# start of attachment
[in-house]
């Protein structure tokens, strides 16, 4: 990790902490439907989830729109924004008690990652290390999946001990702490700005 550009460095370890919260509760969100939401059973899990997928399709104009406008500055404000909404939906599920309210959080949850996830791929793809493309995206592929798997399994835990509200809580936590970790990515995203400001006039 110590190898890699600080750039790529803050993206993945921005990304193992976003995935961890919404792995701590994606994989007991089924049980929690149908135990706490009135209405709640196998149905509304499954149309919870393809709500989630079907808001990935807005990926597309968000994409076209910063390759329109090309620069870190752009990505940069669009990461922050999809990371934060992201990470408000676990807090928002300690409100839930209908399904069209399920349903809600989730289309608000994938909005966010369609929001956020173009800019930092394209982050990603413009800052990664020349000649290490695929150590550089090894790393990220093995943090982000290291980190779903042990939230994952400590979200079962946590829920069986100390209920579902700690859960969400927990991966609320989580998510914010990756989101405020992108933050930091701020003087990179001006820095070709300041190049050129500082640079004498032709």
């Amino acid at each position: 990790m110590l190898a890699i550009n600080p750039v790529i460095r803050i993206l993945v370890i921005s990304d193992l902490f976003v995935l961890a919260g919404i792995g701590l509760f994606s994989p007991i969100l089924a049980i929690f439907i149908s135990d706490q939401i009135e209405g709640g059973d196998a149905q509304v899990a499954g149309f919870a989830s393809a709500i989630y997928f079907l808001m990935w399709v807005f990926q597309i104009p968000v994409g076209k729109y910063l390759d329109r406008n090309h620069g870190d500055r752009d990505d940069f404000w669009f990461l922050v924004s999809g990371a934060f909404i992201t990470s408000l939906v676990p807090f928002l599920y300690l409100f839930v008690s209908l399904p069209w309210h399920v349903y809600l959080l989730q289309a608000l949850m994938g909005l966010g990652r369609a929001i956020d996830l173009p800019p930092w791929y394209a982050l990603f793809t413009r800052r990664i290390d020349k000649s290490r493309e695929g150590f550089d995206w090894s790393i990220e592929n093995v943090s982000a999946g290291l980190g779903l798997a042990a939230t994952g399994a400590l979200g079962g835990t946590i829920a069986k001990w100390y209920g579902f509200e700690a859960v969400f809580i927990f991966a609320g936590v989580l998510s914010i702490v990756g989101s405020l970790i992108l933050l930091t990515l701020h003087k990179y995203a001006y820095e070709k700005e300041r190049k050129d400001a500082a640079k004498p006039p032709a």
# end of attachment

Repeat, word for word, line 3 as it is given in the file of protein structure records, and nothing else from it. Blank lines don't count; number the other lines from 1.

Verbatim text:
């Amino acid at each position: 990790m110590l190898a890699i550009n600080p750039v790529i460095r803050i993206l993945v370890i921005s990304d193992l902490f976003v995935l961890a919260g919404i792995g701590l509760f994606s994989p007991i969100l089924a049980i929690f439907i149908s135990d706490q939401i009135e209405g709640g059973d196998a149905q509304v899990a499954g149309f919870a989830s393809a709500i989630y997928f079907l808001m990935w399709v807005f990926q597309i104009p968000v994409g076209k729109y910063l390759d329109r406008n090309h620069g870190d500055r752009d990505d940069f404000w669009f990461l922050v924004s999809g990371a934060f909404i992201t990470s408000l939906v676990p807090f928002l599920y300690l409100f839930v008690s209908l399904p069209w309210h399920v349903y809600l959080l989730q289309a608000l949850m994938g909005l966010g990652r369609a929001i956020d996830l173009p800019p930092w791929y394209a982050l990603f793809t413009r800052r990664i290390d020349k000649s290490r493309e695929g150590f550089d995206w090894s790393i990220e592929n093995v943090s982000a999946g290291l980190g779903l798997a042990a939230t994952g399994a400590l979200g079962g835990t946590i829920a069986k001990w100390y209920g579902f509200e700690a859960v969400f809580i927990f991966a609320g936590v989580l998510s914010i702490v990756g989101s405020l970790i992108l933050l930091t990515l701020h003087k990179y995203a001006y820095e070709k700005e300041r190049k050129d400001a500082a640079k004498p006039p032709a």